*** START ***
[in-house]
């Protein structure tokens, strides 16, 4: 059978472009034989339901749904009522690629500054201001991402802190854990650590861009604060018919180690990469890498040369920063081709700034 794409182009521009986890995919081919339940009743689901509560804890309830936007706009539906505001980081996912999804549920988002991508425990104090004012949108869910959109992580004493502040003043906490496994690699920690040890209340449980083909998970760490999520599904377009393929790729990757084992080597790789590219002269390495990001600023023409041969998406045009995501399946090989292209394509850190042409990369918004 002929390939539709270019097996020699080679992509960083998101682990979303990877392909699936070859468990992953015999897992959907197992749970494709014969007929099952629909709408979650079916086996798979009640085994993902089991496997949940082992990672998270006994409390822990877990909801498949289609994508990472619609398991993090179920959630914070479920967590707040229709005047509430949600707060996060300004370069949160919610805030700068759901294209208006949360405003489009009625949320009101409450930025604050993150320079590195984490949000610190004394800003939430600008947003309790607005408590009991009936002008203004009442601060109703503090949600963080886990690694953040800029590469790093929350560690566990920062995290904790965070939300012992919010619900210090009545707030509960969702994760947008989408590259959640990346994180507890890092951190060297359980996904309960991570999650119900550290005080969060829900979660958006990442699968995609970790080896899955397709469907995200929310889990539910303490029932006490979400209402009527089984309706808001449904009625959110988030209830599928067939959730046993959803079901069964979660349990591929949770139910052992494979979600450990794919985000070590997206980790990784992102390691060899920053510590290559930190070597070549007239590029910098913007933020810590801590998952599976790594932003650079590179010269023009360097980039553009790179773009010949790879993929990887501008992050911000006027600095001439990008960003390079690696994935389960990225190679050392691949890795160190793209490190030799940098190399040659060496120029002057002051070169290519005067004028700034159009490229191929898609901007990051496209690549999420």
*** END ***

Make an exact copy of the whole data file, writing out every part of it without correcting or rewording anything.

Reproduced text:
[in-house]
């Protein structure tokens, strides 16, 4: 059978472009034989339901749904009522690629500054201001991402802190854990650590861009604060018919180690990469890498040369920063081709700034 794409182009521009986890995919081919339940009743689901509560804890309830936007706009539906505001980081996912999804549920988002991508425990104090004012949108869910959109992580004493502040003043906490496994690699920690040890209340449980083909998970760490999520599904377009393929790729990757084992080597790789590219002269390495990001600023023409041969998406045009995501399946090989292209394509850190042409990369918004 002929390939539709270019097996020699080679992509960083998101682990979303990877392909699936070859468990992953015999897992959907197992749970494709014969007929099952629909709408979650079916086996798979009640085994993902089991496997949940082992990672998270006994409390822990877990909801498949289609994508990472619609398991993090179920959630914070479920967590707040229709005047509430949600707060996060300004370069949160919610805030700068759901294209208006949360405003489009009625949320009101409450930025604050993150320079590195984490949000610190004394800003939430600008947003309790607005408590009991009936002008203004009442601060109703503090949600963080886990690694953040800029590469790093929350560690566990920062995290904790965070939300012992919010619900210090009545707030509960969702994760947008989408590259959640990346994180507890890092951190060297359980996904309960991570999650119900550290005080969060829900979660958006990442699968995609970790080896899955397709469907995200929310889990539910303490029932006490979400209402009527089984309706808001449904009625959110988030209830599928067939959730046993959803079901069964979660349990591929949770139910052992494979979600450990794919985000070590997206980790990784992102390691060899920053510590290559930190070597070549007239590029910098913007933020810590801590998952599976790594932003650079590179010269023009360097980039553009790179773009010949790879993929990887501008992050911000006027600095001439990008960003390079690696994935389960990225190679050392691949890795160190793209490190030799940098190399040659060496120029002057002051070169290519005067004028700034159009490229191929898609901007990051496209690549999420």